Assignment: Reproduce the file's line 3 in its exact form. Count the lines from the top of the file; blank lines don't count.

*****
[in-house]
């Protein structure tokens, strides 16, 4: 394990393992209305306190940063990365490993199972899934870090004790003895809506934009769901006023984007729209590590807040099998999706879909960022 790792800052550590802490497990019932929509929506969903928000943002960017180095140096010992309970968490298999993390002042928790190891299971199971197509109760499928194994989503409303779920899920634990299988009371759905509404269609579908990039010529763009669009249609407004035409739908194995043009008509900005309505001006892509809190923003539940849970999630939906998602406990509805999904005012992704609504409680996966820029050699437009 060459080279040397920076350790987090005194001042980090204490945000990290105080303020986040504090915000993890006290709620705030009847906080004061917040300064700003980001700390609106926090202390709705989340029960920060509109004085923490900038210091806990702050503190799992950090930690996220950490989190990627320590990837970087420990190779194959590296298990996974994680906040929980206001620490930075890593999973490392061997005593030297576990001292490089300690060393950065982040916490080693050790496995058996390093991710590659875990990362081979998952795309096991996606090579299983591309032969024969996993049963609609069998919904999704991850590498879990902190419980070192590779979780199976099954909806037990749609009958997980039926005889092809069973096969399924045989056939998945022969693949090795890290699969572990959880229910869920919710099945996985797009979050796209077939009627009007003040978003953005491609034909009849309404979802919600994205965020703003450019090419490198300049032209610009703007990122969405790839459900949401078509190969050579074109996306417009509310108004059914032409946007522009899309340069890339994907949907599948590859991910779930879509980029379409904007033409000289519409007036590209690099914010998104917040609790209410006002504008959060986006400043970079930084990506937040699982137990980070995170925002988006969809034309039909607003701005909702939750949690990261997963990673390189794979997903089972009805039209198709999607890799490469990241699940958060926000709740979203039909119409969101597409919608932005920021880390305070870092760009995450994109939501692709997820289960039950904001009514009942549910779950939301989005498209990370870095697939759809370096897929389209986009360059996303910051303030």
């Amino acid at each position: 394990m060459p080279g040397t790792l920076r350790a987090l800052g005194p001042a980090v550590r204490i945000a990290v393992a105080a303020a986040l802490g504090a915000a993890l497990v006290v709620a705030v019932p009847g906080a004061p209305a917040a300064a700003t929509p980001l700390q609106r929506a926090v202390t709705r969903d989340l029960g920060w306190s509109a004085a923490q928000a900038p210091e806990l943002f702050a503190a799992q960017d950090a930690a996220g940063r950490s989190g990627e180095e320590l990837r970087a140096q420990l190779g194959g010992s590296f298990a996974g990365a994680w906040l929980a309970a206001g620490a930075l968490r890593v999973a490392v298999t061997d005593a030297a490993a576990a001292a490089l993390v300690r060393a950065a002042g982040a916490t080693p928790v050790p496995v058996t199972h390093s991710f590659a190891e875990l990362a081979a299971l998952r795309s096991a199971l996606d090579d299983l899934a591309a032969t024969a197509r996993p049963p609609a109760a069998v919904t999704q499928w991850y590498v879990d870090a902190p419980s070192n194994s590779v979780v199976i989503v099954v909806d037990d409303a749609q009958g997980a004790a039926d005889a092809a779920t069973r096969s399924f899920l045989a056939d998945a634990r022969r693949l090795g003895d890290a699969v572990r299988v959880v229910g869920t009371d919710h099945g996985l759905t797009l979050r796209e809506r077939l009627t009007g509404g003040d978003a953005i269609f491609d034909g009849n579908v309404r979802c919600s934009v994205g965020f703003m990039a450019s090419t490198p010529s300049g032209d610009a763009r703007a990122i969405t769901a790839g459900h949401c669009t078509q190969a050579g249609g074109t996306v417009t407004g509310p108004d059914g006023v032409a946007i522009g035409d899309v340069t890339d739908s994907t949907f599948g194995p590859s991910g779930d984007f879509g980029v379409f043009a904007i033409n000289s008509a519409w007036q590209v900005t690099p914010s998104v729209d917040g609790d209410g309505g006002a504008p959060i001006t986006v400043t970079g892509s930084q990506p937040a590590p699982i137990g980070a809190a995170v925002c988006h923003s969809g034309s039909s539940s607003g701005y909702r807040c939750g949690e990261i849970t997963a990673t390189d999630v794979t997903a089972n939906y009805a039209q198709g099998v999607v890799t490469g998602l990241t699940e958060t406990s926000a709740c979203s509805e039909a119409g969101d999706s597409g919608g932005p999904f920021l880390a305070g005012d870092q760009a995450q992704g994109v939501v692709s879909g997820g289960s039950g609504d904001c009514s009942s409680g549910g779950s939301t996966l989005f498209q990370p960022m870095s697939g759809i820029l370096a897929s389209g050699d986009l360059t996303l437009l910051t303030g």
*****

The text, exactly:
């Amino acid at each position: 394990m060459p080279g040397t790792l920076r350790a987090l800052g005194p001042a980090v550590r204490i945000a990290v393992a105080a303020a986040l802490g504090a915000a993890l497990v006290v709620a705030v019932p009847g906080a004061p209305a917040a300064a700003t929509p980001l700390q609106r929506a926090v202390t709705r969903d989340l029960g920060w306190s509109a004085a923490q928000a900038p210091e806990l943002f702050a503190a799992q960017d950090a930690a996220g940063r950490s989190g990627e180095e320590l990837r970087a140096q420990l190779g194959g010992s590296f298990a996974g990365a994680w906040l929980a309970a206001g620490a930075l968490r890593v999973a490392v298999t061997d005593a030297a490993a576990a001292a490089l993390v300690r060393a950065a002042g982040a916490t080693p928790v050790p496995v058996t199972h390093s991710f590659a190891e875990l990362a081979a299971l998952r795309s096991a199971l996606d090579d299983l899934a591309a032969t024969a197509r996993p049963p609609a109760a069998v919904t999704q499928w991850y590498v879990d870090a902190p419980s070192n194994s590779v979780v199976i989503v099954v909806d037990d409303a749609q009958g997980a004790a039926d005889a092809a779920t069973r096969s399924f899920l045989a056939d998945a634990r022969r693949l090795g003895d890290a699969v572990r299988v959880v229910g869920t009371d919710h099945g996985l759905t797009l979050r796209e809506r077939l009627t009007g509404g003040d978003a953005i269609f491609d034909g009849n579908v309404r979802c919600s934009v994205g965020f703003m990039a450019s090419t490198p010529s300049g032209d610009a763009r703007a990122i969405t769901a790839g459900h949401c669009t078509q190969a050579g249609g074109t996306v417009t407004g509310p108004d059914g006023v032409a946007i522009g035409d899309v340069t890339d739908s994907t949907f599948g194995p590859s991910g779930d984007f879509g980029v379409f043009a904007i033409n000289s008509a519409w007036q590209v900005t690099p914010s998104v729209d917040g609790d209410g309505g006002a504008p959060i001006t986006v400043t970079g892509s930084q990506p937040a590590p699982i137990g980070a809190a995170v925002c988006h923003s969809g034309s039909s539940s607003g701005y909702r807040c939750g949690e990261i849970t997963a990673t390189d999630v794979t997903a089972n939906y009805a039209q198709g099998v999607v890799t490469g998602l990241t699940e958060t406990s926000a709740c979203s509805e039909a119409g969101d999706s597409g919608g932005p999904f920021l880390a305070g005012d870092q760009a995450q992704g994109v939501v692709s879909g997820g289960s039950g609504d904001c009514s009942s409680g549910g779950s939301t996966l989005f498209q990370p960022m870095s697939g759809i820029l370096a897929s389209g050699d986009l360059t996303l437009l910051t303030g």